Subjectivity vs. ObjectivityA Lesson by Miss Coral
Discussing on WHAT to write about.
There's a lot of debate on this topic. I'm not going to say that my opinions are completely, 100% true. But they're what I think, and affect how I write.
Now, most people say, "Write what you know." While I think this is absolutely wonderful advice, it's too limiting. You can write about anything, everything, BEYOND everything. See, humans have this wonderful little ability called empathy. Empathy allows us to place ourselves in someone else's situation, and know how they would feel and how they would react. Now, this might be looking at that one little phrase and pushing it to an extreme, but many people do. They feel limited to writing about their own experiences, when you can write about so much more!
I've written many things, where people assume that I've gone through the experience that I'm writing about. They're shocked when I tell them I haven't. Now, obviously, I'm not a super excellent writer or anything. I've just gotten used to placing myself in someone else's shoes, and writing from their viewpoint. Even when that someone isn't real. It's really not difficult to do- you simply have to be willing to let go of some of your viewpoints, some of your opinions. Take on someone else.
I take a class in school called "Comparative Worldviews". In this, we've learned about different worldviews, their "rose-colored glasses cemented on their face" if you will. We've studied Descartes, Voltaire, Kant, and even some Goethe. Descartes' thought are really key to this subject. We first had to learn what exactly a worldview is. To put it simply, it's how you "view the world". Yeah... circular definition of sorts. But that's really what it is. Everything you look at, you look at through your worldview. It's how your experiences, your memories, even your biological DNA shapes your outlook on your surroundings. Take this for example: a computer. You're on a computer now. It's a normal thing. Maybe you use one everyday. Maybe more. Maybe a whole lot more (like me). Now, a computer is going to be a completely normal thing to you. Now, let's take an Amish person, maybe a teenage in their Rumspringa, who has been introduced to a computer for the very first time. They're going to be amazed! Look at this wondrous machine, that creates light, music, that allows you to talk to people across the world instantly! Look at all the information! Maybe it's repulsive. Maybe it's godlike. But it sure isn't normal.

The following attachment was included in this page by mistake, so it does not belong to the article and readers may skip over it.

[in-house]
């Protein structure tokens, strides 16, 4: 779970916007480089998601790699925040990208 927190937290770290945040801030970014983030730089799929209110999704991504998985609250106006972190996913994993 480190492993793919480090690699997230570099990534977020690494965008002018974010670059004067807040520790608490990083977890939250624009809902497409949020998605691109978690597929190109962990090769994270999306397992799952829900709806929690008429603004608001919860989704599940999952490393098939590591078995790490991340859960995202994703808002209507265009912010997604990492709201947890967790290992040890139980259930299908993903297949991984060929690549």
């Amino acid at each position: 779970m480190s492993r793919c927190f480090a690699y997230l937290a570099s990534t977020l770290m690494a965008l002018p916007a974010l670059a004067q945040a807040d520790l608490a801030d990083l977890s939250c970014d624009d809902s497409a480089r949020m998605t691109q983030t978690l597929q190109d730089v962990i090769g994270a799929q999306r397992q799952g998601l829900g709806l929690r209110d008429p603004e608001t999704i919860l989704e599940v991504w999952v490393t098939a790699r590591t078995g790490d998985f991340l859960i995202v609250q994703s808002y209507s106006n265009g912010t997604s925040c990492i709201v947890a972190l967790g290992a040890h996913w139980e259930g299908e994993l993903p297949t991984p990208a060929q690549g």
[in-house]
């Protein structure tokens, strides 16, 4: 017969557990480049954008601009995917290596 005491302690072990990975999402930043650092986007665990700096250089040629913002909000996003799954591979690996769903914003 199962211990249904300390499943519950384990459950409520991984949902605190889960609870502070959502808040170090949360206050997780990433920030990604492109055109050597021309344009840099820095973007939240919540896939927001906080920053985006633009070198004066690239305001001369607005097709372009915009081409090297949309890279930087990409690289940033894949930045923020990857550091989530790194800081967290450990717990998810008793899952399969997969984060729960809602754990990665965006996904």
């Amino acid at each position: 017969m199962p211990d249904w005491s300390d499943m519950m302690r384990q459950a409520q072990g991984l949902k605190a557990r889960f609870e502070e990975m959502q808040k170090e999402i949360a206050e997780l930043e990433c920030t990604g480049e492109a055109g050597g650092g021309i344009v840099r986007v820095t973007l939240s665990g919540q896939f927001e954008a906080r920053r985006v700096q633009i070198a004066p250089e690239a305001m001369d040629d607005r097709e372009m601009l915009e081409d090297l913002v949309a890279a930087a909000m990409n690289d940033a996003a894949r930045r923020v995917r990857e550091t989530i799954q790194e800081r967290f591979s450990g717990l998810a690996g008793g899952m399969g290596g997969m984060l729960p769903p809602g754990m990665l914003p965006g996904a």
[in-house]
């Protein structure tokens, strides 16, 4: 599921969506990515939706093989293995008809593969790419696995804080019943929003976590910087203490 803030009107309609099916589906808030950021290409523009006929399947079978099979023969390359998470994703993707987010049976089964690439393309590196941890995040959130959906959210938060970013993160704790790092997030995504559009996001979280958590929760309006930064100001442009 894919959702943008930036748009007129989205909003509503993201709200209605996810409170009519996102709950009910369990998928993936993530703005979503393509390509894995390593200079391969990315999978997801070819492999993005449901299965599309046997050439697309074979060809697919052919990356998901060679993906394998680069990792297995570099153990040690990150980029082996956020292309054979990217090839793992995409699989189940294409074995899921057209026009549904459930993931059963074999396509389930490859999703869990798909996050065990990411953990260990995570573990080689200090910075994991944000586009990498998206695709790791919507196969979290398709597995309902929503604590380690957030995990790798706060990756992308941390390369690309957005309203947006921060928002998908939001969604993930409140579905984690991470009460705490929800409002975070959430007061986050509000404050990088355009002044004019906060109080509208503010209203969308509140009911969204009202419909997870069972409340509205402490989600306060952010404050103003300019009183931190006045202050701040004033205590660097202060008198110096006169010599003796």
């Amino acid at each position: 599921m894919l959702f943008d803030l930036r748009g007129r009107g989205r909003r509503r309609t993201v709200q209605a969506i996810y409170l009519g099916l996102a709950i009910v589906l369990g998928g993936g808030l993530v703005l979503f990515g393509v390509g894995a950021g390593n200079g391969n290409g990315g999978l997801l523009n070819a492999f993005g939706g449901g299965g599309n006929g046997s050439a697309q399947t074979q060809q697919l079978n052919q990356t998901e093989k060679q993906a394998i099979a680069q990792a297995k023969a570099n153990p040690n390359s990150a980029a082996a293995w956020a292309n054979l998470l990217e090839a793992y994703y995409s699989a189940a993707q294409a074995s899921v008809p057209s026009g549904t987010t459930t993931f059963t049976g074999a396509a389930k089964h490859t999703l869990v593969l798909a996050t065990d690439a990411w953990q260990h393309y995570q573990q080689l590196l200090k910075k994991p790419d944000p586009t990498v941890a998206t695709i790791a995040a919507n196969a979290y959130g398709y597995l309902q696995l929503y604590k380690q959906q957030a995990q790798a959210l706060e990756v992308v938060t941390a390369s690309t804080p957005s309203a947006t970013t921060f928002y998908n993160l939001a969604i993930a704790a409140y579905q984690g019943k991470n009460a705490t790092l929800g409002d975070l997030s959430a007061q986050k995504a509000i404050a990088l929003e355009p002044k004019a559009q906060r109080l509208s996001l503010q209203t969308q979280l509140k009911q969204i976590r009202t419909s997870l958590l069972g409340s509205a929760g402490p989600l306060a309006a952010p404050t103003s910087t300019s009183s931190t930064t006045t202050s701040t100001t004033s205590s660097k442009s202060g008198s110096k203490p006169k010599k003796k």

Now, worldviews have determined the differences in the two reactions. It might be difficult to write from an Amish person's perspective, because you're used to some things, and you aren't used to others. It's not a bad thing, it's not even an abnormal thing. Everyone has this limitation; we're not omnipotent. We're human. But we have empathy to help us along.
So, in conclusion, write what you want to write about. Sometimes, having experienced something DOES help if you're really having trouble. It's a good idea to research something really quickly, if you don't know much about it. But you don't need a biography in everything you write. Step outside yourself for a while, explore the world and the people around you. Have fun with it. :)
A nice exercise, if you aren't used to doing this, is to think of a character who is very different from who you are: maybe someone escaped from an insane asylum- maybe a simple Joe who hates his life and contemplates suicide in his cubicle- maybe a child, intent on jumping in as many puddles as they can, while their mother frantically runs after them. Try writing a couple of paragraphs in their viewpoint. Don't force it, just allow a different personality to shine through your writing.
Added on December 9, 2010
Last Updated on December 9, 2010
Prague, Bohemia, Czech Republic
About18 year old girl, third culture kid. I like writing and swing music. Probably not super active. kissingtherivermouth.tumblr.com